Help Us Help You to Stay Well this Winter
Winter conditions can be seriously bad for our health, especially for people aged 65 or older, and people with long-term conditions such as COPD, bronchitis, emphysema, asthma, diabetes or heart or kidney disease. Being cold can raise the risk of increased blood pressure, heart attacks and strokes.
It’s important to keep warm in winter
Keeping warm over the winter months can help to prevent colds, flu and more serious health problems.
- Heat your home to at least 18°C (65°F)
- Keep active when your indoors, try not to sit still for more than an hour
- Wear several layers of light clothes, several layers trap warm air better than one bulky layer
- Close your curtains at dusk and keep doors closed to keep out any draughts
- Get your heating system checked regularly by a qualified professional
You may be able to claim financial and practical help with heating your home. Grants available include Winter Fuel Payment and Cold Weather Payment.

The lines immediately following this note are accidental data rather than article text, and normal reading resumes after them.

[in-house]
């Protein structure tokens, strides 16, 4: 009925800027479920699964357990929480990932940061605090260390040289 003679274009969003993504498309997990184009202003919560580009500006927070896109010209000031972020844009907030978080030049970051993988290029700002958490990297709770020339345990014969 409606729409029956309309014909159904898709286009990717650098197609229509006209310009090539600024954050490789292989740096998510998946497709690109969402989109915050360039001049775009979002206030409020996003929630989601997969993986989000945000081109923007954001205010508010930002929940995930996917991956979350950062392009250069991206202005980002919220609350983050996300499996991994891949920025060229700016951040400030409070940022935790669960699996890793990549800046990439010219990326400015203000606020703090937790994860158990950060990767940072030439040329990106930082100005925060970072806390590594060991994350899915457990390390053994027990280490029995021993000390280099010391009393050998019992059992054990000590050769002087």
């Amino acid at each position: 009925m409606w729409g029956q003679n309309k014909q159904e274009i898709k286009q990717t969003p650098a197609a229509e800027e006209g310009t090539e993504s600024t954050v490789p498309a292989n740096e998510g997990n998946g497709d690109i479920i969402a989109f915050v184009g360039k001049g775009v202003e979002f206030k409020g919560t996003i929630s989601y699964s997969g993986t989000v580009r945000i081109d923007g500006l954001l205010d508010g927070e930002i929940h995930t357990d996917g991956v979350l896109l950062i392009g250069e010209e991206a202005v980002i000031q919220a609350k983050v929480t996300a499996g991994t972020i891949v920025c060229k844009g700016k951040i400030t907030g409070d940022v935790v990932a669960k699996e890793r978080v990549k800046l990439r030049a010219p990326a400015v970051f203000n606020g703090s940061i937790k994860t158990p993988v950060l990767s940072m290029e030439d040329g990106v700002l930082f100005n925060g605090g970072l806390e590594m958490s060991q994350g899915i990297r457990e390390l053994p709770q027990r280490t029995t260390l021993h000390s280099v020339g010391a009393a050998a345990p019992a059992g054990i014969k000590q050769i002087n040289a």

Feeling unwell? Don’t wait – get advice from your nearest pharmacist
At the first sign of a winter illness, even if it’s just a cough or cold, get advice from your pharmacist, before it gets more serious. Act quickly. The sooner you get advice from a pharmacist the better. Pharmacists are fully qualified to advise you on the best course of action. This can be the best and quickest way to help you recover and get back to normal. If you can’t get to a pharmacist yourself, ask someone to go for you or call your local pharmacy.
Have you had the flu jab?
The flu virus strikes in winter and it can be far more serious than you think. Flu can lead to serious complications such as bronchitis and pneumonia, and it can be deadly. That’s why the flu jab is free if you’re aged 65 or over, or if you have a long-term health condition. If you have young children or grandchildren they may also be eligible for a free flu vaccination. And if you are the main carer of an older or disabled person you may also be eligible for the free flu jab. Just speak to your GP receptionist or pharmacist.
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